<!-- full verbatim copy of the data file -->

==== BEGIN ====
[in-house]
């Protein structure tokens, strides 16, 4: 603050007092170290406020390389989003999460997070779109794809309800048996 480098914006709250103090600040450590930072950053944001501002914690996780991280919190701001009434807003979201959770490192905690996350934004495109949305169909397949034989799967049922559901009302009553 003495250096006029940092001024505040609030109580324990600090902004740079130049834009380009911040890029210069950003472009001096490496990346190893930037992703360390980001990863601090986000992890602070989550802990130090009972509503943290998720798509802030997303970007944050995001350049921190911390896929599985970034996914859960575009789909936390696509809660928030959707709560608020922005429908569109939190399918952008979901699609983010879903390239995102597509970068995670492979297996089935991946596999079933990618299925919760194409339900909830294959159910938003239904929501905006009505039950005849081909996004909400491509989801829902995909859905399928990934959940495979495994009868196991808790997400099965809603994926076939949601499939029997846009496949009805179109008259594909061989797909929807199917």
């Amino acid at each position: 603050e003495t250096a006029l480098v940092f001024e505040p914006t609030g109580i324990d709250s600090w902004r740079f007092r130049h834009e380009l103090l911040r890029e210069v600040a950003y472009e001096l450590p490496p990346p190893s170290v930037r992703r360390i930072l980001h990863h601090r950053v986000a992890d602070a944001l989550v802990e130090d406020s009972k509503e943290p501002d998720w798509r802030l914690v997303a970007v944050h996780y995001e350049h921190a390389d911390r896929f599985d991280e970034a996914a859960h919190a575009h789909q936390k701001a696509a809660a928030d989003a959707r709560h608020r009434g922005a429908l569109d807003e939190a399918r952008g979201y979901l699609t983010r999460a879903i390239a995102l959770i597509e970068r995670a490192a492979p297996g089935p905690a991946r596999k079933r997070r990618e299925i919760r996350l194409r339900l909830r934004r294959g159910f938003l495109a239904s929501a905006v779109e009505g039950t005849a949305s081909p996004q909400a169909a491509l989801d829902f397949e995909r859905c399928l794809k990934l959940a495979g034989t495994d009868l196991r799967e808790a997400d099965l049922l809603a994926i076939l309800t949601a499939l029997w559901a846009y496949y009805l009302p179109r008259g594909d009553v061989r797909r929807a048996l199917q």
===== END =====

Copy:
[in-house]
């Protein structure tokens, strides 16, 4: 603050007092170290406020390389989003999460997070779109794809309800048996 480098914006709250103090600040450590930072950053944001501002914690996780991280919190701001009434807003979201959770490192905690996350934004495109949305169909397949034989799967049922559901009302009553 003495250096006029940092001024505040609030109580324990600090902004740079130049834009380009911040890029210069950003472009001096490496990346190893930037992703360390980001990863601090986000992890602070989550802990130090009972509503943290998720798509802030997303970007944050995001350049921190911390896929599985970034996914859960575009789909936390696509809660928030959707709560608020922005429908569109939190399918952008979901699609983010879903390239995102597509970068995670492979297996089935991946596999079933990618299925919760194409339900909830294959159910938003239904929501905006009505039950005849081909996004909400491509989801829902995909859905399928990934959940495979495994009868196991808790997400099965809603994926076939949601499939029997846009496949009805179109008259594909061989797909929807199917």
């Amino acid at each position: 603050e003495t250096a006029l480098v940092f001024e505040p914006t609030g109580i324990d709250s600090w902004r740079f007092r130049h834009e380009l103090l911040r890029e210069v600040a950003y472009e001096l450590p490496p990346p190893s170290v930037r992703r360390i930072l980001h990863h601090r950053v986000a992890d602070a944001l989550v802990e130090d406020s009972k509503e943290p501002d998720w798509r802030l914690v997303a970007v944050h996780y995001e350049h921190a390389d911390r896929f599985d991280e970034a996914a859960h919190a575009h789909q936390k701001a696509a809660a928030d989003a959707r709560h608020r009434g922005a429908l569109d807003e939190a399918r952008g979201y979901l699609t983010r999460a879903i390239a995102l959770i597509e970068r995670a490192a492979p297996g089935p905690a991946r596999k079933r997070r990618e299925i919760r996350l194409r339900l909830r934004r294959g159910f938003l495109a239904s929501a905006v779109e009505g039950t005849a949305s081909p996004q909400a169909a491509l989801d829902f397949e995909r859905c399928l794809k990934l959940a495979g034989t495994d009868l196991r799967e808790a997400d099965l049922l809603a994926i076939l309800t949601a499939l029997w559901a846009y496949y009805l009302p179109r008259g594909d009553v061989r797909r929807a048996l199917q």